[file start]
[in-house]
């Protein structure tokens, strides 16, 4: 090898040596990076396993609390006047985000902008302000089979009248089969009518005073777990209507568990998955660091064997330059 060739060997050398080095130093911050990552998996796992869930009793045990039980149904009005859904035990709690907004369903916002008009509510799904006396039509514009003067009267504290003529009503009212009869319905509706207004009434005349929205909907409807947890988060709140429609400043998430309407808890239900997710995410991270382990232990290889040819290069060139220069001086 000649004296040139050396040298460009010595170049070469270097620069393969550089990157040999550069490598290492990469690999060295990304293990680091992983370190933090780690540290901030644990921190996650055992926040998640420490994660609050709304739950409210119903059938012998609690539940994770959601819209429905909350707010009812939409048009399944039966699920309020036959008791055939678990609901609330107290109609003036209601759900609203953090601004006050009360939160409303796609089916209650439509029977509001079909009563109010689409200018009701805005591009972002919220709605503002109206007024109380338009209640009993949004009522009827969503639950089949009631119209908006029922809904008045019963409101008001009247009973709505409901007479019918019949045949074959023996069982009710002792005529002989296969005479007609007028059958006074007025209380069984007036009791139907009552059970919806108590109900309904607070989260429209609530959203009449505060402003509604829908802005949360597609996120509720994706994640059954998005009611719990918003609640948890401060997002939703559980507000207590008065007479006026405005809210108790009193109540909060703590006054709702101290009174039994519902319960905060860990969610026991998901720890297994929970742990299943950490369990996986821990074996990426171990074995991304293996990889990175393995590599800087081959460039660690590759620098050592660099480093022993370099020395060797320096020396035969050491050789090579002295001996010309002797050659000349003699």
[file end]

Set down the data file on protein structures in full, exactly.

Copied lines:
[in-house]
């Protein structure tokens, strides 16, 4: 090898040596990076396993609390006047985000902008302000089979009248089969009518005073777990209507568990998955660091064997330059 060739060997050398080095130093911050990552998996796992869930009793045990039980149904009005859904035990709690907004369903916002008009509510799904006396039509514009003067009267504290003529009503009212009869319905509706207004009434005349929205909907409807947890988060709140429609400043998430309407808890239900997710995410991270382990232990290889040819290069060139220069001086 000649004296040139050396040298460009010595170049070469270097620069393969550089990157040999550069490598290492990469690999060295990304293990680091992983370190933090780690540290901030644990921190996650055992926040998640420490994660609050709304739950409210119903059938012998609690539940994770959601819209429905909350707010009812939409048009399944039966699920309020036959008791055939678990609901609330107290109609003036209601759900609203953090601004006050009360939160409303796609089916209650439509029977509001079909009563109010689409200018009701805005591009972002919220709605503002109206007024109380338009209640009993949004009522009827969503639950089949009631119209908006029922809904008045019963409101008001009247009973709505409901007479019918019949045949074959023996069982009710002792005529002989296969005479007609007028059958006074007025209380069984007036009791139907009552059970919806108590109900309904607070989260429209609530959203009449505060402003509604829908802005949360597609996120509720994706994640059954998005009611719990918003609640948890401060997002939703559980507000207590008065007479006026405005809210108790009193109540909060703590006054709702101290009174039994519902319960905060860990969610026991998901720890297994929970742990299943950490369990996986821990074996990426171990074995991304293996990889990175393995590599800087081959460039660690590759620098050592660099480093022993370099020395060797320096020396035969050491050789090579002295001996010309002797050659000349003699």